Thursday, May 23, 2013

New President Interview -- Part 20 Completing projects

Completing projects*

Q: Why do projects fail and what can be done to increase success? I remember when I was writing office automation programs, I was assigned projects that from the beginning I questioned the scope of the project. I was told just give them what they want and don’t worry about the scope or goals.

A: Too many bean counters are concerned with the monetary returns on investment (ROI). In education ROI numbers concerning money are largely a fiction because not all returns are quantifiable. Many returns are not measurable for years. People’s feelings can’t be measured with hard numbers. We test students’ knowledge and count how many graduate, but those numbers do not always equal success. [fn 1] If the margin of error in a survey or test is too great the survey may have little value.

For a major project the cost of business transformation is never included in original set of numbers. For example when the library or business office purchases a new management system, the new product may change the way they do business. The project planners need to plan for the new ways of operation and how that the transition and learning will impact daily transactions. The time investment in training needs to return a time savings later. The new system should be evolutionary with a clear goal to improve operations, not change for the sake of change. When one brings cultural change into the ROI calculations the numbers become impossible to get right. However, when we realize the grey area of calculations, the project can be more humanized.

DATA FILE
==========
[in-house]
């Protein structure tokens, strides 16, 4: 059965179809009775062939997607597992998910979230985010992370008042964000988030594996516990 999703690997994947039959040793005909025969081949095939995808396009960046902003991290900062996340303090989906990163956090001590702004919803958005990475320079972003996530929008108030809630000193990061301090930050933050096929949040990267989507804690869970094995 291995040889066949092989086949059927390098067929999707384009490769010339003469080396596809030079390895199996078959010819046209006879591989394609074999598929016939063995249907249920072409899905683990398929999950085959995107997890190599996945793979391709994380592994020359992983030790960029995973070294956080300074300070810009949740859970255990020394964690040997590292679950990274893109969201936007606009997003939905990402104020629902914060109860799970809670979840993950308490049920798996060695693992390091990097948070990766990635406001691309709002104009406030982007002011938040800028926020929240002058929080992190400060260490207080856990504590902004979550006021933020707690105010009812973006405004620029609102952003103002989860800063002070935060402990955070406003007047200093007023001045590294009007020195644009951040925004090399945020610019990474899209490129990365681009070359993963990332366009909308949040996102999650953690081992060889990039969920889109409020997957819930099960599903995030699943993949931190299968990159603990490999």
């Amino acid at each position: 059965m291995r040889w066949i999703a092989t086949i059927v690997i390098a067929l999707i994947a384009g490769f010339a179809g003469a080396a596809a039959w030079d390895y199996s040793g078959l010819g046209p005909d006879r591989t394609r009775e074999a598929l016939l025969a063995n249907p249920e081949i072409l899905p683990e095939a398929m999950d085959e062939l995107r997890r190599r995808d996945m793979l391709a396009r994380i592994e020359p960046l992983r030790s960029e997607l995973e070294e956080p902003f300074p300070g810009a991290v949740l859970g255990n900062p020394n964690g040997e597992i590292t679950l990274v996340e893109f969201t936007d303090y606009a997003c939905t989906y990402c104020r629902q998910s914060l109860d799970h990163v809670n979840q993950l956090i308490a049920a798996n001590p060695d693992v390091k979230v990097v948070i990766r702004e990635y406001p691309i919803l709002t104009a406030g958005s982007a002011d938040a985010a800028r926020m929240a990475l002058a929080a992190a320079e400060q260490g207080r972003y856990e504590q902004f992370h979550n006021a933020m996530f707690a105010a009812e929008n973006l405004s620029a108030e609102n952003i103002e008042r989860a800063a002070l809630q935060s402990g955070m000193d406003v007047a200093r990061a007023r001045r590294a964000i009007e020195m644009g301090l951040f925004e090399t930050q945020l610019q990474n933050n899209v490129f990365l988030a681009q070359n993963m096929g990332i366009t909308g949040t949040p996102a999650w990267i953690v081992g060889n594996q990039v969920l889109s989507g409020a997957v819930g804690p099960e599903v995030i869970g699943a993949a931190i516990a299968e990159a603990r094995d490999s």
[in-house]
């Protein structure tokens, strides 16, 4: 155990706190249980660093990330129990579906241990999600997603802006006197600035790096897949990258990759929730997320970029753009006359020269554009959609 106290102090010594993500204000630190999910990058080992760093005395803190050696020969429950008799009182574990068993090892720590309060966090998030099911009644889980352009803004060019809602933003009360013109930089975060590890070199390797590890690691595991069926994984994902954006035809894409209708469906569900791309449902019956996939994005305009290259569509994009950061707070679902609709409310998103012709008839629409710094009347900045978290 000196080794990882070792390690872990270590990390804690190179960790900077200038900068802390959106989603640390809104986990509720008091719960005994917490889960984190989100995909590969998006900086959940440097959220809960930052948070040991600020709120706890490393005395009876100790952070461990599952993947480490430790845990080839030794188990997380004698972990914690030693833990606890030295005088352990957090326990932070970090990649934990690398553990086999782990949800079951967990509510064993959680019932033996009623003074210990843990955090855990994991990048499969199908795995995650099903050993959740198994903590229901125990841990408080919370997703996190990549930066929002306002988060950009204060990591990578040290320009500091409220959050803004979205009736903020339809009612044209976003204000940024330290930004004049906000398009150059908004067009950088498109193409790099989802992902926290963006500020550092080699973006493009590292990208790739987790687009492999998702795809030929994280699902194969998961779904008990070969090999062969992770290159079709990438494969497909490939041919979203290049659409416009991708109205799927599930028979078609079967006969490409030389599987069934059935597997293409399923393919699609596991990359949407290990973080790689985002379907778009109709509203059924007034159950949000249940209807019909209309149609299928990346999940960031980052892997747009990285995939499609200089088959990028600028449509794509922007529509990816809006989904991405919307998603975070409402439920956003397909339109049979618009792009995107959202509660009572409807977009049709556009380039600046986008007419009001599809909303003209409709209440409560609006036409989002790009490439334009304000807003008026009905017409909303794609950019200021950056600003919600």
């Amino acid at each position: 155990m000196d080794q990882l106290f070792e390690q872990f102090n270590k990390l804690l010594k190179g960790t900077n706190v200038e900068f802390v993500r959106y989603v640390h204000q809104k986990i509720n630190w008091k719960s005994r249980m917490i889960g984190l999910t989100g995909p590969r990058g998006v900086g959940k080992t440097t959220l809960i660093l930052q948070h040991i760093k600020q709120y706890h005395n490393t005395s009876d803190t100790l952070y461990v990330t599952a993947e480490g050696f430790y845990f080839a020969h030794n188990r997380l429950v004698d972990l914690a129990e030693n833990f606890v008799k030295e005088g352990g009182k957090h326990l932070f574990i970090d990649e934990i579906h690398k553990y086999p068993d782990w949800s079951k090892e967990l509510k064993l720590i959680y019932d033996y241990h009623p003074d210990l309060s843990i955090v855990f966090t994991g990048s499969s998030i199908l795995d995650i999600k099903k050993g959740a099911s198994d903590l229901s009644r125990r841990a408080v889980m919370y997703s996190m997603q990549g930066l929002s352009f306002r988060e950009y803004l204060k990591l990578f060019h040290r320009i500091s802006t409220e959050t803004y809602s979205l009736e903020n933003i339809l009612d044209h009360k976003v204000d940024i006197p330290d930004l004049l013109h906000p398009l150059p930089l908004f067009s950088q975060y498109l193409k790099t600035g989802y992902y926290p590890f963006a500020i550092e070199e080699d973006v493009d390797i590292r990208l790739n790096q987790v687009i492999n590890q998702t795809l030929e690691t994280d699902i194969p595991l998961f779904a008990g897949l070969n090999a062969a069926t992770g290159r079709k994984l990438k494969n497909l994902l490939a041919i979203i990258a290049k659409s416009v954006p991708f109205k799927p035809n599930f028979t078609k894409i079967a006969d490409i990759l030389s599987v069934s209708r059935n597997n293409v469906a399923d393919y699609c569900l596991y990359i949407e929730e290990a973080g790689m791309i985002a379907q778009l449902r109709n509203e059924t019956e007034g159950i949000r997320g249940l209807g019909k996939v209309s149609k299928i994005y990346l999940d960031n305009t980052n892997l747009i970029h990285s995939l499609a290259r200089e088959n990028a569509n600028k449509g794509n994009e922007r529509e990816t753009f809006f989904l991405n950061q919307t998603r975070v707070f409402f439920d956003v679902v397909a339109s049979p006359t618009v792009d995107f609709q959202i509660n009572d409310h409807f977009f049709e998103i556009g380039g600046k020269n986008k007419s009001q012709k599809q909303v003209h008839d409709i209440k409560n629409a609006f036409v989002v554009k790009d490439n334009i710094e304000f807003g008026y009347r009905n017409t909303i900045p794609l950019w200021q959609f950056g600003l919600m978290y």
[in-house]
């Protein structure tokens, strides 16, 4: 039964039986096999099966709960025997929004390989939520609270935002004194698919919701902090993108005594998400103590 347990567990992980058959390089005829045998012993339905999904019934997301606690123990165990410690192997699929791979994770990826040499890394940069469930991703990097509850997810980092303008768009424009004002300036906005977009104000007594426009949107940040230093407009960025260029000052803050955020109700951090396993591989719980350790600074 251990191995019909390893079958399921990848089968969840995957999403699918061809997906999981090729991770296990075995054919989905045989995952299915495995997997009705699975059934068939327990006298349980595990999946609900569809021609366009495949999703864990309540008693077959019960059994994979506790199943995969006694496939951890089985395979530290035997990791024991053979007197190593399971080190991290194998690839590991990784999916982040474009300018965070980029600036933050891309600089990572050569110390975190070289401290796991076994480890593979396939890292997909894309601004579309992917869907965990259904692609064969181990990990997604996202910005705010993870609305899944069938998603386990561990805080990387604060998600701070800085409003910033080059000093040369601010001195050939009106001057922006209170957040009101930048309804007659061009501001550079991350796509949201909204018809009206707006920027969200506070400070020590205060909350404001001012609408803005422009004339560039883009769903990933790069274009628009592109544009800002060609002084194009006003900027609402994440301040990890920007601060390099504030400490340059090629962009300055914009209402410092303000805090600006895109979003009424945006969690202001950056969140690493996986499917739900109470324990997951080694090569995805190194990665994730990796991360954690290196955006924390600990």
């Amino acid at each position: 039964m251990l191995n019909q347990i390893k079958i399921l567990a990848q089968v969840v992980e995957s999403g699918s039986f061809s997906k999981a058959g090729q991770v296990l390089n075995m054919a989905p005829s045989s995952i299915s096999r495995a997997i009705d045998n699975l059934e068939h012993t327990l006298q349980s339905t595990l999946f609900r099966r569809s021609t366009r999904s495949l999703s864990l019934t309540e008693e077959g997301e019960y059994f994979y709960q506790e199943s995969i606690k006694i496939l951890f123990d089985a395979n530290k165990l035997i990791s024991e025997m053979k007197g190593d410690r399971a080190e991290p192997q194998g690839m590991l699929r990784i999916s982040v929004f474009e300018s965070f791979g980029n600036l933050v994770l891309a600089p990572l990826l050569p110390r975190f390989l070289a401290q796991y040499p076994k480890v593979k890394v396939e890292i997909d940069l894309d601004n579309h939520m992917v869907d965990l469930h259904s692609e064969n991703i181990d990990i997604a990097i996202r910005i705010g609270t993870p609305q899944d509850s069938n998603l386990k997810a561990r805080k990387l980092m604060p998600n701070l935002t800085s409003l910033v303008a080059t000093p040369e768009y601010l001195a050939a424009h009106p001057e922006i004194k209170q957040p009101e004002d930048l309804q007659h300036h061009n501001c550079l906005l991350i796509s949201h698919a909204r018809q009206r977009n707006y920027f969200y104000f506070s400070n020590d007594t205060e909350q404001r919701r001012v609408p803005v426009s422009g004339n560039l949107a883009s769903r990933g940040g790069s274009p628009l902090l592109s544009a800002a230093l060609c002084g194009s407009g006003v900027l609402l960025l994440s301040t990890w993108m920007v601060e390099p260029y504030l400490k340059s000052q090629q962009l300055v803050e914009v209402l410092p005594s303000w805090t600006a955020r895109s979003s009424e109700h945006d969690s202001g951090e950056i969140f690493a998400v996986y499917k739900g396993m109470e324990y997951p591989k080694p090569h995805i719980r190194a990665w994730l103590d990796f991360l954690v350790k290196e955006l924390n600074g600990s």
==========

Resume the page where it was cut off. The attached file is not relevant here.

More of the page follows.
The accountants and business people think analysis is a science. They think the numbers should predict the cost of the project and its potential return. The front-line people think planning is an art that is all touchy-feely. In a well-run organization planning is a combination of research, number crunching, and seat-of-the-pants experience. In a poorly run company investment decisions are exercises in proving one investment is better than another. The poorly run process is a marketing exercise trying to get the upper management to buy in to the project. I work hard to tune out these marketing exercises. Any strategic project at the College must pass the test of being sensible economically, organizationally, culturally, and psychologically. If it doesn’t make sense, we shouldn’t do it.

Projects cost money, time, and other resources. Money should be invested where it can give a good return, but the return is not always based on pure numbers. Some of our programs cost a lot of money and the return to the community is greater than the return to the College. That is part of the reason we get tax money as part of our income.

The scope of the program must be multi layered. For some projects some early returns are needed to show people we are on track to success. A missed opportunity for a show of success early in the implementation may doom the entire project. Early good results will win over some skeptics and help pave the way for continued support.

It is not possible to do the number calculations right because projects costs and benefits are a social science, not a hard science.